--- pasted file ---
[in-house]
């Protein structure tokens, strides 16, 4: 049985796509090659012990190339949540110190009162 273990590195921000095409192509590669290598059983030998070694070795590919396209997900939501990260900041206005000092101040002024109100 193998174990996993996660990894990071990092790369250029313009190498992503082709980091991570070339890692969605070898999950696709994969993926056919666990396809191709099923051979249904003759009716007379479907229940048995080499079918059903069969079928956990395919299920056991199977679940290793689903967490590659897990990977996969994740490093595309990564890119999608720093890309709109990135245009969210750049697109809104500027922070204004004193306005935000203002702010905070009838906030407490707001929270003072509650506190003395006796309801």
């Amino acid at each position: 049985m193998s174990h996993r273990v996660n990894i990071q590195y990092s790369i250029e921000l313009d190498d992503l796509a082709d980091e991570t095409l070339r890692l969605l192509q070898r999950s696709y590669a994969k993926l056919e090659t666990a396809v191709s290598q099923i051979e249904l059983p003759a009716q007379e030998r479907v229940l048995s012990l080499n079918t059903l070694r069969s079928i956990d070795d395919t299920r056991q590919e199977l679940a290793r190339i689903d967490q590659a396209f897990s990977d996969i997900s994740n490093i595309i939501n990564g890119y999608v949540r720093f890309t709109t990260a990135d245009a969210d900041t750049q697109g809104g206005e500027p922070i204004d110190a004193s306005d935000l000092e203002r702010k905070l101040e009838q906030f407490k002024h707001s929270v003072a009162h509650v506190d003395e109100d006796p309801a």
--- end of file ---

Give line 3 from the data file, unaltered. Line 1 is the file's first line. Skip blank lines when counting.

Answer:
């Amino acid at each position: 049985m193998s174990h996993r273990v996660n990894i990071q590195y990092s790369i250029e921000l313009d190498d992503l796509a082709d980091e991570t095409l070339r890692l969605l192509q070898r999950s696709y590669a994969k993926l056919e090659t666990a396809v191709s290598q099923i051979e249904l059983p003759a009716q007379e030998r479907v229940l048995s012990l080499n079918t059903l070694r069969s079928i956990d070795d395919t299920r056991q590919e199977l679940a290793r190339i689903d967490q590659a396209f897990s990977d996969i997900s994740n490093i595309i939501n990564g890119y999608v949540r720093f890309t709109t990260a990135d245009a969210d900041t750049q697109g809104g206005e500027p922070i204004d110190a004193s306005d935000l000092e203002r702010k905070l101040e009838q906030f407490k002024h707001s929270v003072a009162h509650v506190d003395e109100d006796p309801a």